Elizabeth George, born 26 February 1949, is an American author of mystery novels set in Great Britain. 11 of her novels have been adapted for television by the BBC as The Inspector Lynley Mysteries.
Quotes on writing:
- It is the job of the novelist to touch the reader.
- I wish that I’d known back then that a mastery of process would lead to a product. Then I probably wouldn’t have found it so frightening to write.
- I find it both fascinating and disconcerting when I discover yet another person who believes that writing can’t be taught. Frankly, I don’t understand this point of view.
- I have to know the killer, the victim and the motive when I begin. Then I start to create the characters and see how the novel takes shape based on what these people are like.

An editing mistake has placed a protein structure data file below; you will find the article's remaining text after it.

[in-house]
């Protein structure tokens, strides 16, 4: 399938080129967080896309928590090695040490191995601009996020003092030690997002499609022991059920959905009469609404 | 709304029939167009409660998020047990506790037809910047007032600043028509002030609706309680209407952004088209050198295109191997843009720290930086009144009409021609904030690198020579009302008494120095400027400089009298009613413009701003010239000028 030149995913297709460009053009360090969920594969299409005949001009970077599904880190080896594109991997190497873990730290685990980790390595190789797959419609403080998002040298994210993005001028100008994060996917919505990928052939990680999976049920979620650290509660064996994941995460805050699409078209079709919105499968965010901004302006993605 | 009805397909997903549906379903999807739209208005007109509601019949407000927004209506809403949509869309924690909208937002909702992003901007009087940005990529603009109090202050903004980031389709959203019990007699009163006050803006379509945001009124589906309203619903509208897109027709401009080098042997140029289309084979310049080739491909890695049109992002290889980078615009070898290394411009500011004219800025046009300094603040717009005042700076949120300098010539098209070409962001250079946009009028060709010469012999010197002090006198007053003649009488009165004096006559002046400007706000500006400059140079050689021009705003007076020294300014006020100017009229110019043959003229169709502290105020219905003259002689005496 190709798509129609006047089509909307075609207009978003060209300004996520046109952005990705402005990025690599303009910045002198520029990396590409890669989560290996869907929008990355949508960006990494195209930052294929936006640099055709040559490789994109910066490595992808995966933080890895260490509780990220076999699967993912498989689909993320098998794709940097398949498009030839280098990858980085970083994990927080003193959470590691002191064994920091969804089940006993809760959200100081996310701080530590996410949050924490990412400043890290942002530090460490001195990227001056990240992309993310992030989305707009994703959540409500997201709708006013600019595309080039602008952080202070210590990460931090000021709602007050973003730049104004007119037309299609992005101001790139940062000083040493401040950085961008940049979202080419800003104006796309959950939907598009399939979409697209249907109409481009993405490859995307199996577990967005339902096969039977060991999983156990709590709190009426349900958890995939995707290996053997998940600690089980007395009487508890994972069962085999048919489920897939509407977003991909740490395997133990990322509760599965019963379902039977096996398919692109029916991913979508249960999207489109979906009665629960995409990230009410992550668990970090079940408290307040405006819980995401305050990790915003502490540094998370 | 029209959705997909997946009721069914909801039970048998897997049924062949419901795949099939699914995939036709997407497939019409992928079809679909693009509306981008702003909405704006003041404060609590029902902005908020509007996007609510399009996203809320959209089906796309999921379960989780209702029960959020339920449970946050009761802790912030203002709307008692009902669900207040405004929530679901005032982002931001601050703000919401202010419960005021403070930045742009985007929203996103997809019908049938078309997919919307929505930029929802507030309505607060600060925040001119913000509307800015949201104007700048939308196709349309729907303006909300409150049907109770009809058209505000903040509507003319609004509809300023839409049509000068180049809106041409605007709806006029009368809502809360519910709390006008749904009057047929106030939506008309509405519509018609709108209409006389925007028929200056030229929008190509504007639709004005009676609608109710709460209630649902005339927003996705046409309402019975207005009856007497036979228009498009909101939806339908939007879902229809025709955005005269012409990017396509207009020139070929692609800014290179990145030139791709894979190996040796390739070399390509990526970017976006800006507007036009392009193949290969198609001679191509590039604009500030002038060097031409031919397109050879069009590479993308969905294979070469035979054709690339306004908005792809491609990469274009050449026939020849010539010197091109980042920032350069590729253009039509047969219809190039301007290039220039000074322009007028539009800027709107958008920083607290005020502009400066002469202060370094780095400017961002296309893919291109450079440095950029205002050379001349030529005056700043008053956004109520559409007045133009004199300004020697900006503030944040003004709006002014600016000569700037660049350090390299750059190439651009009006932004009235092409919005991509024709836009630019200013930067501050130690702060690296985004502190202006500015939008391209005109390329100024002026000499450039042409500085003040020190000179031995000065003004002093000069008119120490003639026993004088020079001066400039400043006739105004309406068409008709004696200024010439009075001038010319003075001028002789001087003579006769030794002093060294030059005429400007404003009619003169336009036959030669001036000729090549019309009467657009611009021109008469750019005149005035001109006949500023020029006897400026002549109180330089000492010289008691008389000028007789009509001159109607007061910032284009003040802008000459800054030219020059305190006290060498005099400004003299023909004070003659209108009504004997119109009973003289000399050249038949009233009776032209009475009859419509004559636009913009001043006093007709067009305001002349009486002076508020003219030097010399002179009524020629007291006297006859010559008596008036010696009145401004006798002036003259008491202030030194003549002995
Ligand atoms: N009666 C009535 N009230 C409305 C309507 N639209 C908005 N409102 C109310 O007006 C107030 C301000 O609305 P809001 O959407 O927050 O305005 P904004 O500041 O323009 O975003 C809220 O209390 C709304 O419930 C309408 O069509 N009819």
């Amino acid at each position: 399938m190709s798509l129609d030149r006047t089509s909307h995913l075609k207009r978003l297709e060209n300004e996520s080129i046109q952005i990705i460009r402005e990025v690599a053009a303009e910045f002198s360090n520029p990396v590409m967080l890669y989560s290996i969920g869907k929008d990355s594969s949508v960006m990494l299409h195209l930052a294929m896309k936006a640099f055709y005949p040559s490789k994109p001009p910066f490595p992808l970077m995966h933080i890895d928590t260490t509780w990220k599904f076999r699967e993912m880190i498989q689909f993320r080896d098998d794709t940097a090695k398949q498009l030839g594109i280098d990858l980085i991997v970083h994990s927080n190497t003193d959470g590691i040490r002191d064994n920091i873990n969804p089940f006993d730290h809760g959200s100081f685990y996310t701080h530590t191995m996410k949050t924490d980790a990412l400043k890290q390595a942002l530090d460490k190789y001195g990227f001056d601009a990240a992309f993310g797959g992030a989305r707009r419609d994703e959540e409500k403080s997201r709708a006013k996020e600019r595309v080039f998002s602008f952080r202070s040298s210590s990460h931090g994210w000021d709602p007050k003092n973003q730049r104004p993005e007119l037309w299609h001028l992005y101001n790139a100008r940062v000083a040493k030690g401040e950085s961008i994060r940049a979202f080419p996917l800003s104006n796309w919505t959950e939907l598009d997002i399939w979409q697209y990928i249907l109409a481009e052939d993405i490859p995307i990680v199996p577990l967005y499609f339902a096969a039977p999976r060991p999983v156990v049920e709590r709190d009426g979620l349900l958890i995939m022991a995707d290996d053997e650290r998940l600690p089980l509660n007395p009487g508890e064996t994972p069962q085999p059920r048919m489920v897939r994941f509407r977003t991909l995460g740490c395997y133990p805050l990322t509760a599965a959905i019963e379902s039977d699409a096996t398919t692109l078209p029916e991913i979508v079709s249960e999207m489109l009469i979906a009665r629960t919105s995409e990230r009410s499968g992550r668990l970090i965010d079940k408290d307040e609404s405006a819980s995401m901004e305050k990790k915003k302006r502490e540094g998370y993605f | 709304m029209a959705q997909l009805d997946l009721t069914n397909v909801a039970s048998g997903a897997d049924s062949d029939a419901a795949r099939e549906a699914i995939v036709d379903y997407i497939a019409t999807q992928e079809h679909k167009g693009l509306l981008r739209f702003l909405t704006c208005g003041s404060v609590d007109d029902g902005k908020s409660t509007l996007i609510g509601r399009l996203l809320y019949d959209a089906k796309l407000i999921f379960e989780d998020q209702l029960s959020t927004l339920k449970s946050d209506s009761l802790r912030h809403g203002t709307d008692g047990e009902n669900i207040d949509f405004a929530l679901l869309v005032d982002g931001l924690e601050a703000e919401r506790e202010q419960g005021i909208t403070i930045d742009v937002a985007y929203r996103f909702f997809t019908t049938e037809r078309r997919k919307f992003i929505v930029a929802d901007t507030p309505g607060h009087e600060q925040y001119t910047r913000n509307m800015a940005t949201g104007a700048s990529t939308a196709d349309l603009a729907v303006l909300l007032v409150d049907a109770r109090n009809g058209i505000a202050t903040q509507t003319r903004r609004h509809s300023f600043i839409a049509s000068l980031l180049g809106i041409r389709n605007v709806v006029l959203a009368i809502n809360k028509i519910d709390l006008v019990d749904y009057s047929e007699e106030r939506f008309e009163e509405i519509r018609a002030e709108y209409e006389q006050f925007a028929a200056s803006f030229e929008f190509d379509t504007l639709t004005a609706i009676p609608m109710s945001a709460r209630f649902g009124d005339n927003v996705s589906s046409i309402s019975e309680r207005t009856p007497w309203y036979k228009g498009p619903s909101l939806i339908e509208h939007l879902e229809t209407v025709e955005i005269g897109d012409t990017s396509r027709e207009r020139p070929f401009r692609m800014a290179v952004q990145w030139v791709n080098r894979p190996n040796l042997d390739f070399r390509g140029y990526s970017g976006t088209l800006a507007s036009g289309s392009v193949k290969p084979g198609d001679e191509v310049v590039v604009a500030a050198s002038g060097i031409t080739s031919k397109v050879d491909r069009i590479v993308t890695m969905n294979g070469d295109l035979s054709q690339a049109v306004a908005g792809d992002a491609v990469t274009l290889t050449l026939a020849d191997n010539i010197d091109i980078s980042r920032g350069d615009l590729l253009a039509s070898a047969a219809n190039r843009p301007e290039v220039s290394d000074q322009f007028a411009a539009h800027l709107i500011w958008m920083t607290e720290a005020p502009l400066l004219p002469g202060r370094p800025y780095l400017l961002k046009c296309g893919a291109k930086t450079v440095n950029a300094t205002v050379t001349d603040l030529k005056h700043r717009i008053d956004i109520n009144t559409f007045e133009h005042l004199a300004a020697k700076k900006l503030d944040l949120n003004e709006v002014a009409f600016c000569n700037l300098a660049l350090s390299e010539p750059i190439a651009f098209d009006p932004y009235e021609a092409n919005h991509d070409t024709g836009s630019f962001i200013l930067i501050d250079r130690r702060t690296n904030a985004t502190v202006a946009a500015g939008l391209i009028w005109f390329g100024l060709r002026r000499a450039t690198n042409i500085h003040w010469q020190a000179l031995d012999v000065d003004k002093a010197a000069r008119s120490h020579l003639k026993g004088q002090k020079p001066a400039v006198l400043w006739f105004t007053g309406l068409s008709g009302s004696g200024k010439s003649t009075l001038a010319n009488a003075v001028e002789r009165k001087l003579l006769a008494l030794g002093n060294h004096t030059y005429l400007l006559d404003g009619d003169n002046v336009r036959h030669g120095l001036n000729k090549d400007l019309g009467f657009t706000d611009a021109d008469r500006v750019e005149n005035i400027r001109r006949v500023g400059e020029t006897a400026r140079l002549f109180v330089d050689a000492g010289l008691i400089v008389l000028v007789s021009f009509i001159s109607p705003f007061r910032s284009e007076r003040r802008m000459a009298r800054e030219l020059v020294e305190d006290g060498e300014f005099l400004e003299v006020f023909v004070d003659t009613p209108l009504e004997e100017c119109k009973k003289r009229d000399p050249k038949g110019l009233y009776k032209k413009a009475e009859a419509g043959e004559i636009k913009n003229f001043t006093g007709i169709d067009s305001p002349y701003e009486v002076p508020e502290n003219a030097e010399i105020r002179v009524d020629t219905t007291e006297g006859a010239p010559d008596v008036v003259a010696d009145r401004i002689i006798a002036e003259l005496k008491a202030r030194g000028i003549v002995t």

- Essentially and most simply put, plot is what the characters do to deal with the situation they’re in. It’s a logical sequence of events that grow from an initial incident that alters the status quo of the characters.
- Plotting is difficult for me, and always has been. I do that before I actually start writing, but I always do characters, and the arc of the story, first… You can’t do anything without a story arc. Where is it going to begin, where will it end.
- Lots of people want to have written; they don’t want to write. In other words, they want to see their name on the front cover of a book and their grinning picture on the back. But this is what comes at the end of a job, not at the beginning.